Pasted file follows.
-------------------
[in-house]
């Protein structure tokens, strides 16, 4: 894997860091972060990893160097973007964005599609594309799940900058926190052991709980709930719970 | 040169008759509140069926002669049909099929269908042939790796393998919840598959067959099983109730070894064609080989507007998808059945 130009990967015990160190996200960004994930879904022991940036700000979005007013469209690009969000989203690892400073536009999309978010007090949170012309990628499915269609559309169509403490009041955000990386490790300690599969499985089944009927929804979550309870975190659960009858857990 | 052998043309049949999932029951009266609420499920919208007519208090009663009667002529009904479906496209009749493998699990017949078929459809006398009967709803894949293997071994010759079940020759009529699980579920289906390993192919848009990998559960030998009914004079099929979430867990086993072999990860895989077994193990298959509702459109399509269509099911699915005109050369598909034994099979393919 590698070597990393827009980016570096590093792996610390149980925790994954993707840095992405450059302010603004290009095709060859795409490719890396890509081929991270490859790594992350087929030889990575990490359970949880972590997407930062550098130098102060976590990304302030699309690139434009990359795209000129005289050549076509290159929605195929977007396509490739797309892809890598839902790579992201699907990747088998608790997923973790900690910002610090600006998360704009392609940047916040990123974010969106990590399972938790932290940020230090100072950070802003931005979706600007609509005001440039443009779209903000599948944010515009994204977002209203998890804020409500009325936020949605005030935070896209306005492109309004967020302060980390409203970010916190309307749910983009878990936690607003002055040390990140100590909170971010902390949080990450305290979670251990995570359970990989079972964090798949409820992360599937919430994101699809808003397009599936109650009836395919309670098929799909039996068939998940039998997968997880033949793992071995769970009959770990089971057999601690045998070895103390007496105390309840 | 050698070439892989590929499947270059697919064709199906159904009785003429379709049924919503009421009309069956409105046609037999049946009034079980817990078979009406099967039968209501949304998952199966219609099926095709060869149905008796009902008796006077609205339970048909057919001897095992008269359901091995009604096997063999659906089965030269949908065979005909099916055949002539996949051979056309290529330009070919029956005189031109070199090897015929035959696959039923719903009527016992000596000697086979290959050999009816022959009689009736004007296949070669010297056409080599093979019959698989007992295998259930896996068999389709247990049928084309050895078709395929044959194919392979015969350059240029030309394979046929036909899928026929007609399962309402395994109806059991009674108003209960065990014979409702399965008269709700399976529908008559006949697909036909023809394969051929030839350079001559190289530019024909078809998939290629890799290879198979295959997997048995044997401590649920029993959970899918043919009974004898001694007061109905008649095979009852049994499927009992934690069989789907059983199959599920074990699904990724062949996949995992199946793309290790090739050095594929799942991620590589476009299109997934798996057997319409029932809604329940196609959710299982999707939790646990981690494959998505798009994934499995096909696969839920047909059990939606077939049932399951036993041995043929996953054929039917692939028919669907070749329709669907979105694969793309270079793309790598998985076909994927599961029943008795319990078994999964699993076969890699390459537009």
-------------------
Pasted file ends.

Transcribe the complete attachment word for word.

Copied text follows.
[in-house]
């Protein structure tokens, strides 16, 4: 894997860091972060990893160097973007964005599609594309799940900058926190052991709980709930719970 | 040169008759509140069926002669049909099929269908042939790796393998919840598959067959099983109730070894064609080989507007998808059945 130009990967015990160190996200960004994930879904022991940036700000979005007013469209690009969000989203690892400073536009999309978010007090949170012309990628499915269609559309169509403490009041955000990386490790300690599969499985089944009927929804979550309870975190659960009858857990 | 052998043309049949999932029951009266609420499920919208007519208090009663009667002529009904479906496209009749493998699990017949078929459809006398009967709803894949293997071994010759079940020759009529699980579920289906390993192919848009990998559960030998009914004079099929979430867990086993072999990860895989077994193990298959509702459109399509269509099911699915005109050369598909034994099979393919 590698070597990393827009980016570096590093792996610390149980925790994954993707840095992405450059302010603004290009095709060859795409490719890396890509081929991270490859790594992350087929030889990575990490359970949880972590997407930062550098130098102060976590990304302030699309690139434009990359795209000129005289050549076509290159929605195929977007396509490739797309892809890598839902790579992201699907990747088998608790997923973790900690910002610090600006998360704009392609940047916040990123974010969106990590399972938790932290940020230090100072950070802003931005979706600007609509005001440039443009779209903000599948944010515009994204977002209203998890804020409500009325936020949605005030935070896209306005492109309004967020302060980390409203970010916190309307749910983009878990936690607003002055040390990140100590909170971010902390949080990450305290979670251990995570359970990989079972964090798949409820992360599937919430994101699809808003397009599936109650009836395919309670098929799909039996068939998940039998997968997880033949793992071995769970009959770990089971057999601690045998070895103390007496105390309840 | 050698070439892989590929499947270059697919064709199906159904009785003429379709049924919503009421009309069956409105046609037999049946009034079980817990078979009406099967039968209501949304998952199966219609099926095709060869149905008796009902008796006077609205339970048909057919001897095992008269359901091995009604096997063999659906089965030269949908065979005909099916055949002539996949051979056309290529330009070919029956005189031109070199090897015929035959696959039923719903009527016992000596000697086979290959050999009816022959009689009736004007296949070669010297056409080599093979019959698989007992295998259930896996068999389709247990049928084309050895078709395929044959194919392979015969350059240029030309394979046929036909899928026929007609399962309402395994109806059991009674108003209960065990014979409702399965008269709700399976529908008559006949697909036909023809394969051929030839350079001559190289530019024909078809998939290629890799290879198979295959997997048995044997401590649920029993959970899918043919009974004898001694007061109905008649095979009852049994499927009992934690069989789907059983199959599920074990699904990724062949996949995992199946793309290790090739050095594929799942991620590589476009299109997934798996057997319409029932809604329940196609959710299982999707939790646990981690494959998505798009994934499995096909696969839920047909059990939606077939049932399951036993041995043929996953054929039917692939028919669907070749329709669907979105694969793309270079793309790598998985076909994927599961029943008795319990078994999964699993076969890699390459537009």